The northern Kunar province adjoining Nuristan has a toxic mix of the TTP insurgents owing allegiance to various warlords. Maulvi Faqir Mohammad is the dominant TTP commander here making the area between the Kunar River and the Pak-Afghan border the hub of anti-Pakistan operations. With the strength of 200 to 300 terrorists, he is primarily engaged in launching cross-border attacks in the Bajaur area, while the elements controlled by Fazlullah maintain a strong and visible presence there as well. In southern Kunar, Wali Muhammad holds sway as the leading TTP commander with his fighters receiving visible assistance and patronage from the local Afghan functionaries, who retain a barely tenuous administrative profile juxtaposed to strident insurgent presence.

Such strong presence of the leading TTP commanders, operating freely without any pressure from the Isaf and ANA, has serious implications for Pakistan. The increasing scale and the virulence of attacks has posed a level of threat that is simply impossible to ignore, even as they get a far less mention in the international press than the attacks in Afghanistan launched allegedly by the Haqqani Network.

During 2011, the casualties suffered by the security forces surpassed the figure of one hundred; costliest being the attack in August last year in which 25 security men were killed in the northern Chitral District. With the onset of summer this year, the cross-border attacks have recommenced; with three occurring within the month of June, including the one in which 13 troops embraced shahadat. If the happenings of the last year are any guide, the trend is only going to escalate in the coming months, unless the safe havens and the terrorists' leading commanders in the Isaf controlled areas are effectively neutralised.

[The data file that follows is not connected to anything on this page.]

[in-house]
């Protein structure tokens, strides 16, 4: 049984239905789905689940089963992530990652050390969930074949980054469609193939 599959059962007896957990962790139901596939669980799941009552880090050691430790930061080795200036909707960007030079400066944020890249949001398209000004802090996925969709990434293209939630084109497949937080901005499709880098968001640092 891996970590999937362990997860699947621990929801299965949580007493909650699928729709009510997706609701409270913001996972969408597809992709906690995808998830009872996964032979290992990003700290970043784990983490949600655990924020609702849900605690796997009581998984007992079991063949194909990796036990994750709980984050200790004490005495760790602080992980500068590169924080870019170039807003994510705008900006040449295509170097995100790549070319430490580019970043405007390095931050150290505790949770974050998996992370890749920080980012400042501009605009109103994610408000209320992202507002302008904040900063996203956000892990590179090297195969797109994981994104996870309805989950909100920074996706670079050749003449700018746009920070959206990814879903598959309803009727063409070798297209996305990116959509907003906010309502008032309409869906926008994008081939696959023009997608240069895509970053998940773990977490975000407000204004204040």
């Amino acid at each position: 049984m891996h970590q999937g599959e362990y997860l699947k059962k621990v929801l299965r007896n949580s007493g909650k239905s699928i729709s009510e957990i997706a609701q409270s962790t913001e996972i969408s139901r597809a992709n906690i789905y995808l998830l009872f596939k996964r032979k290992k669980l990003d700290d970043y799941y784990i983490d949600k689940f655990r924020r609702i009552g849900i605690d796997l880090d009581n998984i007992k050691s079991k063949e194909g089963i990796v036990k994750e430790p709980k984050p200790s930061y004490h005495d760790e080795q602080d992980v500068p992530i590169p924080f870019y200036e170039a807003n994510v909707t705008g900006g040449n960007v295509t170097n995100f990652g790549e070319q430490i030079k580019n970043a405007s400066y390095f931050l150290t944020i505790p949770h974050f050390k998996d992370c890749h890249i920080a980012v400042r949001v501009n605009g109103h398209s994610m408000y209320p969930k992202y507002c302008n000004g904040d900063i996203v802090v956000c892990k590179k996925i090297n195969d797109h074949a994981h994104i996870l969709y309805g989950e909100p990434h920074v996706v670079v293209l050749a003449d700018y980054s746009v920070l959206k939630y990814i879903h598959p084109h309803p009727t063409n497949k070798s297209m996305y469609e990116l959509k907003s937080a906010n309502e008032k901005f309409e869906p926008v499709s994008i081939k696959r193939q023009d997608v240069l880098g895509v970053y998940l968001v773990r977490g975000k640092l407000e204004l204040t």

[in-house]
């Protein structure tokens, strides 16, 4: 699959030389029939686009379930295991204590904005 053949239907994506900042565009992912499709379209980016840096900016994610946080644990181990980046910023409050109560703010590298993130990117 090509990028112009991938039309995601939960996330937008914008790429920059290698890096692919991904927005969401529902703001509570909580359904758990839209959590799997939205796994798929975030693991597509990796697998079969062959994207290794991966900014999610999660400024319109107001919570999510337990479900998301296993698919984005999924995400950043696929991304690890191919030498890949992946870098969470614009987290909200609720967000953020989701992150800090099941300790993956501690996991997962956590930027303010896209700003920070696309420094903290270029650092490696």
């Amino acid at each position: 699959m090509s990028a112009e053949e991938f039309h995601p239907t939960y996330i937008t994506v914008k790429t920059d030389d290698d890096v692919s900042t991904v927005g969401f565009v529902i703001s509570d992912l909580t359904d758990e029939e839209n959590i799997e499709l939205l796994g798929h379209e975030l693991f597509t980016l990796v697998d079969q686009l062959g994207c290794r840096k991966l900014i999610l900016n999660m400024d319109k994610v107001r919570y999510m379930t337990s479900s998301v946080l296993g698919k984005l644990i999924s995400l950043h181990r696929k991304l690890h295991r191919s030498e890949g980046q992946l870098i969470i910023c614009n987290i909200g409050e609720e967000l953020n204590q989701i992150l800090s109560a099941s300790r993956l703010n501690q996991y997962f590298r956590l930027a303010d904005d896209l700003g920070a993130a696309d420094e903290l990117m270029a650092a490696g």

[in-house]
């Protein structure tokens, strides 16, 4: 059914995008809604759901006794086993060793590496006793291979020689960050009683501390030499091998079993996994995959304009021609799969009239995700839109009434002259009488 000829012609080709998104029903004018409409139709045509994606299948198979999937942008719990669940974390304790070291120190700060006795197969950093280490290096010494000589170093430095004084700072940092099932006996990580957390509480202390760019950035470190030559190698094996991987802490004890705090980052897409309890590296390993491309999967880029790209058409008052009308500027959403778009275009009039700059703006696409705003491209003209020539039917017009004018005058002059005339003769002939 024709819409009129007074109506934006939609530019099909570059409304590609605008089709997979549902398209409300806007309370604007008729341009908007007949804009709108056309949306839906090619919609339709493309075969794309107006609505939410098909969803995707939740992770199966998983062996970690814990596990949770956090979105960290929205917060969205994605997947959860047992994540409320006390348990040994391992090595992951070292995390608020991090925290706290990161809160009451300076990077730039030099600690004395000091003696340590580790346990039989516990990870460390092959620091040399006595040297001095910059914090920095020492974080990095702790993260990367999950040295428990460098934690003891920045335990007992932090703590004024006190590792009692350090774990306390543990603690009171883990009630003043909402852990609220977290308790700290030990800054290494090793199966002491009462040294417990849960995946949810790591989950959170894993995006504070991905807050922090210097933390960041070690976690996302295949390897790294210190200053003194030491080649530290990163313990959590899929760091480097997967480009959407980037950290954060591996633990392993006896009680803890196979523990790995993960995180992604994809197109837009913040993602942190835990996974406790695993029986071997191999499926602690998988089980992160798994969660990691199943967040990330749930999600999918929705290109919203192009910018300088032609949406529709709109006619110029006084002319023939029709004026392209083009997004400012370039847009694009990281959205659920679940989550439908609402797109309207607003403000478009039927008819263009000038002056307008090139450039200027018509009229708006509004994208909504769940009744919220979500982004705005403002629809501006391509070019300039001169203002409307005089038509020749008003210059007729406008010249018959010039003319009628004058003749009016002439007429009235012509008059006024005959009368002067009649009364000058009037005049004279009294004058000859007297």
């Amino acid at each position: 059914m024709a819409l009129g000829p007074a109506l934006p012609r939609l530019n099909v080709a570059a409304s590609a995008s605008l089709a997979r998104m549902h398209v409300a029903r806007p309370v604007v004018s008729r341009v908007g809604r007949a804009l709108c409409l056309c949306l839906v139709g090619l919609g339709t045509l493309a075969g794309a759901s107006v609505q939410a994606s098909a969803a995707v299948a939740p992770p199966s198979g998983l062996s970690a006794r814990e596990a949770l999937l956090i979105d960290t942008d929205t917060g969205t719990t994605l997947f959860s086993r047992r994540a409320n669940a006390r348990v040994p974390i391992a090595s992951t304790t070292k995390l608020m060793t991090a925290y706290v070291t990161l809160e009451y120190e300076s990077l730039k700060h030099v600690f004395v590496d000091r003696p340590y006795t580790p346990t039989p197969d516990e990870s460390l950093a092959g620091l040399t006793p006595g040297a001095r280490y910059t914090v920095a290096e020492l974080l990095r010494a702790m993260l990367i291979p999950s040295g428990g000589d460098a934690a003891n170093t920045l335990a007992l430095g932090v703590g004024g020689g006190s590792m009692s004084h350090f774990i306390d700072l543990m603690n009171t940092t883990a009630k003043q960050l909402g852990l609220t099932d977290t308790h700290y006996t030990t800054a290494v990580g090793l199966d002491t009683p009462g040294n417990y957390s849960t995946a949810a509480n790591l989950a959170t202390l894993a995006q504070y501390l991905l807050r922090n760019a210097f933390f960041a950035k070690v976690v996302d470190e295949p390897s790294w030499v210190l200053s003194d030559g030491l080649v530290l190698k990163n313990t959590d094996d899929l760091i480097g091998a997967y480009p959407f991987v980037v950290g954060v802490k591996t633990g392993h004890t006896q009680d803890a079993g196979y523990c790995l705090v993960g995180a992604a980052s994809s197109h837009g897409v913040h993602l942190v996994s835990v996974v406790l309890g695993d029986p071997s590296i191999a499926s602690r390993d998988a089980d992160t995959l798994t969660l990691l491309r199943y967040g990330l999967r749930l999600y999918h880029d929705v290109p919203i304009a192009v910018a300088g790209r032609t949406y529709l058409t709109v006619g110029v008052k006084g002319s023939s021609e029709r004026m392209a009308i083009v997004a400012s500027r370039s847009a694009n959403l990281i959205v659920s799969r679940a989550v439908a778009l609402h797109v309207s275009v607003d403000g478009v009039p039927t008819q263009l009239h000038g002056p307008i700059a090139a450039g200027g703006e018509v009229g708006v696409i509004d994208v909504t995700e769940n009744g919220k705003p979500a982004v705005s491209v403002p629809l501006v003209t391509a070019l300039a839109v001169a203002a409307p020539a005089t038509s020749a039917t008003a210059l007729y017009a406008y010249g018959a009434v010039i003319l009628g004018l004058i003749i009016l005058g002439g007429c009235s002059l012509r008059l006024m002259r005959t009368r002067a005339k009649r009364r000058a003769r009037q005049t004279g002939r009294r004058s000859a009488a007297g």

Pakistan has done all within its means to draw USA's attention to this aspect at the highest diplomatic and military channels of available communications; regrettably without achieving any measure of success. Accurate information regarding large concentrations of the TTP terrorists and their Afghan affiliates in Nuristan and Kunar provinces has been passed to the Isaf, but apparently nothing seems to have moved.

Obviously, the issue of Pakistani casualties resulting from cross-border attacks, emanating from the areas under the Isaf and the ANA control, does not command the requisite priority with these organisations that seem to be only obsessed with the attacks by the Haqqani Network and consistently harp on their demand for a military operation in North Waziristan. America's Ambassador-designate to Islamabad, Richard Olson, during his confirmation hearing before the Senate Foreign Relations Committee has reaffirmed that persuading Pakistan to crack down on the Haqqanis would be his "most important priority." He has said nothing about gauging the current and impending US policy on the cross-border attacks into Pakistan. Simply because such attacks are spilling Pakistani blood and pose no threat to US soldiers, it is not a good enough reason for these to be shrugged off by the American diplomats and military commanders.

Now, that the gridlock effectively blocking the GLOCs that was vitiating ambience of Pak-US relations has been successfully dismantled through bilateral recognition of common grounds, time may be ripe for rationalising the untenable US narrative on Pakistan's alleged support to the Haqqani Network and a manifest inertia in the US military to block the cross-border attacks from the Afghan territory into Pakistan.



The writer is a freelance columnist.